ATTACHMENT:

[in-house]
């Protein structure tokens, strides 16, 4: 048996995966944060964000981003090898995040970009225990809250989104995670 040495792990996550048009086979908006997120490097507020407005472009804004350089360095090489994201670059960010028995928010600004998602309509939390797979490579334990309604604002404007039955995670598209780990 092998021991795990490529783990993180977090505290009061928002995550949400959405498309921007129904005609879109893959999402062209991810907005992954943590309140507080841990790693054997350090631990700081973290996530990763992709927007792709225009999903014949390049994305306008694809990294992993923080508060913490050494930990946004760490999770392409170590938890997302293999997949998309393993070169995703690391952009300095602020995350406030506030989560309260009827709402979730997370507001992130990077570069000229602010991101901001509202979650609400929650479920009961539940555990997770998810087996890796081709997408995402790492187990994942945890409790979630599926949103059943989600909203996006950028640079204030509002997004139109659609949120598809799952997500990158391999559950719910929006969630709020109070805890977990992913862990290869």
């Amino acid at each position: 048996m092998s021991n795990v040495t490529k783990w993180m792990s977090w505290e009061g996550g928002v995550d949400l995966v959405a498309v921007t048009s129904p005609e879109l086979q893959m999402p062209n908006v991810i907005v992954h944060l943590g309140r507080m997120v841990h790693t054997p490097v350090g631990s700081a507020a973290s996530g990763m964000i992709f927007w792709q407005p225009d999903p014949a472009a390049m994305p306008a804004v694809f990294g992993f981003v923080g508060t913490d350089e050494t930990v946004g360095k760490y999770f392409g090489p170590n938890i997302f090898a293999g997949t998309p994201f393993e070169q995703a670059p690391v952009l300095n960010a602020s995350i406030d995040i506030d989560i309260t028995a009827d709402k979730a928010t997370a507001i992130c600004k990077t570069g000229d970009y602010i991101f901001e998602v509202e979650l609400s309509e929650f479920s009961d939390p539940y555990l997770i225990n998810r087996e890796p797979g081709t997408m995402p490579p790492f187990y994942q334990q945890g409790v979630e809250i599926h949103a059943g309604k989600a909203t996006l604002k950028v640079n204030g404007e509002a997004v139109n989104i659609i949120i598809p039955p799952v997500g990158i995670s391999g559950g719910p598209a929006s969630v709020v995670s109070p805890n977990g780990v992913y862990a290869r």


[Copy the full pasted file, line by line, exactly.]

[in-house]
């Protein structure tokens, strides 16, 4: 048996995966944060964000981003090898995040970009225990809250989104995670 040495792990996550048009086979908006997120490097507020407005472009804004350089360095090489994201670059960010028995928010600004998602309509939390797979490579334990309604604002404007039955995670598209780990 092998021991795990490529783990993180977090505290009061928002995550949400959405498309921007129904005609879109893959999402062209991810907005992954943590309140507080841990790693054997350090631990700081973290996530990763992709927007792709225009999903014949390049994305306008694809990294992993923080508060913490050494930990946004760490999770392409170590938890997302293999997949998309393993070169995703690391952009300095602020995350406030506030989560309260009827709402979730997370507001992130990077570069000229602010991101901001509202979650609400929650479920009961539940555990997770998810087996890796081709997408995402790492187990994942945890409790979630599926949103059943989600909203996006950028640079204030509002997004139109659609949120598809799952997500990158391999559950719910929006969630709020109070805890977990992913862990290869």
């Amino acid at each position: 048996m092998s021991n795990v040495t490529k783990w993180m792990s977090w505290e009061g996550g928002v995550d949400l995966v959405a498309v921007t048009s129904p005609e879109l086979q893959m999402p062209n908006v991810i907005v992954h944060l943590g309140r507080m997120v841990h790693t054997p490097v350090g631990s700081a507020a973290s996530g990763m964000i992709f927007w792709q407005p225009d999903p014949a472009a390049m994305p306008a804004v694809f990294g992993f981003v923080g508060t913490d350089e050494t930990v946004g360095k760490y999770f392409g090489p170590n938890i997302f090898a293999g997949t998309p994201f393993e070169q995703a670059p690391v952009l300095n960010a602020s995350i406030d995040i506030d989560i309260t028995a009827d709402k979730a928010t997370a507001i992130c600004k990077t570069g000229d970009y602010i991101f901001e998602v509202e979650l609400s309509e929650f479920s009961d939390p539940y555990l997770i225990n998810r087996e890796p797979g081709t997408m995402p490579p790492f187990y994942q334990q945890g409790v979630e809250i599926h949103a059943g309604k989600a909203t996006l604002k950028v640079n204030g404007e509002a997004v139109n989104i659609i949120i598809p039955p799952v997500g990158i995670s391999g559950g719910p598209a929006s969630v709020v995670s109070p805890n977990g780990v992913y862990a290869r």